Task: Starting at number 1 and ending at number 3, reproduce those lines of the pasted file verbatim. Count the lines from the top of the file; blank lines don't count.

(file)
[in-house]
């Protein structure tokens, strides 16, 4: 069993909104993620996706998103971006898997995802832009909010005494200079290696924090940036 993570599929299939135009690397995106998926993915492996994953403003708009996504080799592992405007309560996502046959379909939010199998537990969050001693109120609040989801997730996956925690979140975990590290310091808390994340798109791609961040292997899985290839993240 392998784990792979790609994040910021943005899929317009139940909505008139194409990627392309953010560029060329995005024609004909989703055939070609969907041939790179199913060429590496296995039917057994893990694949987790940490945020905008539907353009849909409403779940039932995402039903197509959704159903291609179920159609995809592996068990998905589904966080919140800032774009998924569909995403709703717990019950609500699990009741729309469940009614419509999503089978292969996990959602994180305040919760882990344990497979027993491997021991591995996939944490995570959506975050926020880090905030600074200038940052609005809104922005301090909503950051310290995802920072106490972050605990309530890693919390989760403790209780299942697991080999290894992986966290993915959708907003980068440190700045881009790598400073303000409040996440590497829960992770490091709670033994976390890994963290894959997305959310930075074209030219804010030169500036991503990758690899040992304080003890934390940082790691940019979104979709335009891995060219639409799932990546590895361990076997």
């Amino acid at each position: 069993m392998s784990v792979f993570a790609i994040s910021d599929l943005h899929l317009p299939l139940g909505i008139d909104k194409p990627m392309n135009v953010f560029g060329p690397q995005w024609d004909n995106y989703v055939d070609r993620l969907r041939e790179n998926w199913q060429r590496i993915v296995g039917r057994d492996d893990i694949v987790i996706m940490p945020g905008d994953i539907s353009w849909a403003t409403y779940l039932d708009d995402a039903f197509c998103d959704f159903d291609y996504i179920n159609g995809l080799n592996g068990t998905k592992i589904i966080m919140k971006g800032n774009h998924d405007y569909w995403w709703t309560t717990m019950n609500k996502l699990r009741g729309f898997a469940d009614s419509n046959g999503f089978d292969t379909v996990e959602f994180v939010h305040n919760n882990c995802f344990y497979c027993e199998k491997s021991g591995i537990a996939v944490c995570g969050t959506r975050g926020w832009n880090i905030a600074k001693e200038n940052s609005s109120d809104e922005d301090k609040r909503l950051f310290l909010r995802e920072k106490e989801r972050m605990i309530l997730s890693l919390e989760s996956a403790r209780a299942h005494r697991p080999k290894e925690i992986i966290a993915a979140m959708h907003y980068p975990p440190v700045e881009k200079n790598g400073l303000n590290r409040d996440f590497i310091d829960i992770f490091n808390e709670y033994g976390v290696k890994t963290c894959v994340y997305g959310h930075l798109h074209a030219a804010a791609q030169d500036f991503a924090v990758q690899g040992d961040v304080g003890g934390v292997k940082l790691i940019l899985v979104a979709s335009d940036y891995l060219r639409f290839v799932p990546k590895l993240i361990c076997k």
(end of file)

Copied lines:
[in-house]
């Protein structure tokens, strides 16, 4: 069993909104993620996706998103971006898997995802832009909010005494200079290696924090940036 993570599929299939135009690397995106998926993915492996994953403003708009996504080799592992405007309560996502046959379909939010199998537990969050001693109120609040989801997730996956925690979140975990590290310091808390994340798109791609961040292997899985290839993240 392998784990792979790609994040910021943005899929317009139940909505008139194409990627392309953010560029060329995005024609004909989703055939070609969907041939790179199913060429590496296995039917057994893990694949987790940490945020905008539907353009849909409403779940039932995402039903197509959704159903291609179920159609995809592996068990998905589904966080919140800032774009998924569909995403709703717990019950609500699990009741729309469940009614419509999503089978292969996990959602994180305040919760882990344990497979027993491997021991591995996939944490995570959506975050926020880090905030600074200038940052609005809104922005301090909503950051310290995802920072106490972050605990309530890693919390989760403790209780299942697991080999290894992986966290993915959708907003980068440190700045881009790598400073303000409040996440590497829960992770490091709670033994976390890994963290894959997305959310930075074209030219804010030169500036991503990758690899040992304080003890934390940082790691940019979104979709335009891995060219639409799932990546590895361990076997």
């Amino acid at each position: 069993m392998s784990v792979f993570a790609i994040s910021d599929l943005h899929l317009p299939l139940g909505i008139d909104k194409p990627m392309n135009v953010f560029g060329p690397q995005w024609d004909n995106y989703v055939d070609r993620l969907r041939e790179n998926w199913q060429r590496i993915v296995g039917r057994d492996d893990i694949v987790i996706m940490p945020g905008d994953i539907s353009w849909a403003t409403y779940l039932d708009d995402a039903f197509c998103d959704f159903d291609y996504i179920n159609g995809l080799n592996g068990t998905k592992i589904i966080m919140k971006g800032n774009h998924d405007y569909w995403w709703t309560t717990m019950n609500k996502l699990r009741g729309f898997a469940d009614s419509n046959g999503f089978d292969t379909v996990e959602f994180v939010h305040n919760n882990c995802f344990y497979c027993e199998k491997s021991g591995i537990a996939v944490c995570g969050t959506r975050g926020w832009n880090i905030a600074k001693e200038n940052s609005s109120d809104e922005d301090k609040r909503l950051f310290l909010r995802e920072k106490e989801r972050m605990i309530l997730s890693l919390e989760s996956a403790r209780a299942h005494r697991p080999k290894e925690i992986i966290a993915a979140m959708h907003y980068p975990p440190v700045e881009k200079n790598g400073l303000n590290r409040d996440f590497i310091d829960i992770f490091n808390e709670y033994g976390v290696k890994t963290c894959v994340y997305g959310h930075l798109h074209a030219a804010a791609q030169d500036f991503a924090v990758q690899g040992d961040v304080g003890g934390v292997k940082l790691i940019l899985v979104a979709s335009d940036y891995l060219r639409f290839v799932p990546k590895l993240i361990c076997k």